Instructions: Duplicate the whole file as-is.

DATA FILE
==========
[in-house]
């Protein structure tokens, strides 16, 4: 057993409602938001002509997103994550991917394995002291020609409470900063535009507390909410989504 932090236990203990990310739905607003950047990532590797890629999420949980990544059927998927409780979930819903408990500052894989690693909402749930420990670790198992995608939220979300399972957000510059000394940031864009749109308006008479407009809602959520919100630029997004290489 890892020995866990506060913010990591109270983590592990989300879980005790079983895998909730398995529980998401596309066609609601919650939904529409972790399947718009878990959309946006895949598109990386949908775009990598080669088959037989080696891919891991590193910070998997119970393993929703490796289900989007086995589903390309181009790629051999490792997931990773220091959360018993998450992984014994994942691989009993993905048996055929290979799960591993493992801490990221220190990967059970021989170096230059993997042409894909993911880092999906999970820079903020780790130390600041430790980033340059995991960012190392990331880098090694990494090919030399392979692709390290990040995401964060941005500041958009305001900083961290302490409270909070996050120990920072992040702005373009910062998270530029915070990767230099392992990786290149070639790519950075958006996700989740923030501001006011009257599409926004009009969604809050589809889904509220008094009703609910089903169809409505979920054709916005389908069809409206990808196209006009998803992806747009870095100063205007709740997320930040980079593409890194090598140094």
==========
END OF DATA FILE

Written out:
[in-house]
């Protein structure tokens, strides 16, 4: 057993409602938001002509997103994550991917394995002291020609409470900063535009507390909410989504 932090236990203990990310739905607003950047990532590797890629999420949980990544059927998927409780979930819903408990500052894989690693909402749930420990670790198992995608939220979300399972957000510059000394940031864009749109308006008479407009809602959520919100630029997004290489 890892020995866990506060913010990591109270983590592990989300879980005790079983895998909730398995529980998401596309066609609601919650939904529409972790399947718009878990959309946006895949598109990386949908775009990598080669088959037989080696891919891991590193910070998997119970393993929703490796289900989007086995589903390309181009790629051999490792997931990773220091959360018993998450992984014994994942691989009993993905048996055929290979799960591993493992801490990221220190990967059970021989170096230059993997042409894909993911880092999906999970820079903020780790130390600041430790980033340059995991960012190392990331880098090694990494090919030399392979692709390290990040995401964060941005500041958009305001900083961290302490409270909070996050120990920072992040702005373009910062998270530029915070990767230099392992990786290149070639790519950075958006996700989740923030501001006011009257599409926004009009969604809050589809889904509220008094009703609910089903169809409505979920054709916005389908069809409206990808196209006009998803992806747009870095100063205007709740997320930040980079593409890194090598140094």